Article spotlights risk-reduction strategies to prevent patient self-harm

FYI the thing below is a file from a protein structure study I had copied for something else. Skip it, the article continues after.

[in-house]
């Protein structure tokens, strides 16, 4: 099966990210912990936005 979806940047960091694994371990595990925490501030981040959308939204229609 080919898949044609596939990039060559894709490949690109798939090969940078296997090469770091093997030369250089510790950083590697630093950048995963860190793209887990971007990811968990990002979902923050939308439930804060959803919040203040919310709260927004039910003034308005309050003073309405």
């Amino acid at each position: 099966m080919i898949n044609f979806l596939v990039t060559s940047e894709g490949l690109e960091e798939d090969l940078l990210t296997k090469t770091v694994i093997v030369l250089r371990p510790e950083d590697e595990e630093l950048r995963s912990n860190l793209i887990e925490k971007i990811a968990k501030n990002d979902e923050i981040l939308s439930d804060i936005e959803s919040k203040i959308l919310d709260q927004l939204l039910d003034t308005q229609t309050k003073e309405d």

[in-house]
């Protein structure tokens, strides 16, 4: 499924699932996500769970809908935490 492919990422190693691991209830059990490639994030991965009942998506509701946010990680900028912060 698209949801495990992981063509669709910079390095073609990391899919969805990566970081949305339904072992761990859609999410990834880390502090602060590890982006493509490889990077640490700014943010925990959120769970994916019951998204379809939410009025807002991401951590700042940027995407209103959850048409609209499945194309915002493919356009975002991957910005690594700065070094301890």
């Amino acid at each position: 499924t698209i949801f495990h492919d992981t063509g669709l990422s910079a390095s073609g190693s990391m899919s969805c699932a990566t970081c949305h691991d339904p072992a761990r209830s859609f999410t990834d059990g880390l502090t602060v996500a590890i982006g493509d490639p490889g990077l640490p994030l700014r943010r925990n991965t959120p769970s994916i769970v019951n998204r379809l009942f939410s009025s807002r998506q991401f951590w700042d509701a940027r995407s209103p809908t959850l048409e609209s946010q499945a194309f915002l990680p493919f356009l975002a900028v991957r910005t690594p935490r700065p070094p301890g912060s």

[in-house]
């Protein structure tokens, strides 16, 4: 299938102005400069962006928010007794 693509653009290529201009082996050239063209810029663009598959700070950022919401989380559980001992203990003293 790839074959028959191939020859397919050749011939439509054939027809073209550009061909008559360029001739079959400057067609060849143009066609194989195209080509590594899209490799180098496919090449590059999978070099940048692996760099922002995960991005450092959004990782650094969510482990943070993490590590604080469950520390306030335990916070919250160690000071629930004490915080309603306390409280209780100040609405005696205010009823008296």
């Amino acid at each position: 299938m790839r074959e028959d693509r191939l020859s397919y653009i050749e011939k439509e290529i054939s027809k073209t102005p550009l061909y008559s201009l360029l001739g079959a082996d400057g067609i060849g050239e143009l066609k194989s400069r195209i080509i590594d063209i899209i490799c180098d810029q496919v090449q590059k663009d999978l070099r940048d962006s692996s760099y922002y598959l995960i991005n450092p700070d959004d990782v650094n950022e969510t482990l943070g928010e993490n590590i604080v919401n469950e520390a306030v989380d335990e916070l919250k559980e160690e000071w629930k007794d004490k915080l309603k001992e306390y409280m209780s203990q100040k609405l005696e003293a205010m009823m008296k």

Patient self-harm represents “a challenging vulnerability” in nonpsychiatric health care facilities according to a recent article in the American Journal of Nursing. “Phone cords, plasticware, and pens—all items found on a typical hospital unit and all seemingly benign. Yet unchecked, each can be used by a patient to cause self-harm, with potentially devastating effects,” the author writes. Using data from the Pennsylvania Patient Safety Reporting System, patient safety analyst Kim Liberator summarizes self-harms occurring in the state over three years and outlines strategies and interventions nurses can employ to protect patients. Risk-reduction strategies include assessing and monitoring the patient, and empowering staff. One sample intervention: train those who observe high-risk patients to engage them in therapeutic conversations or activities such as playing cards.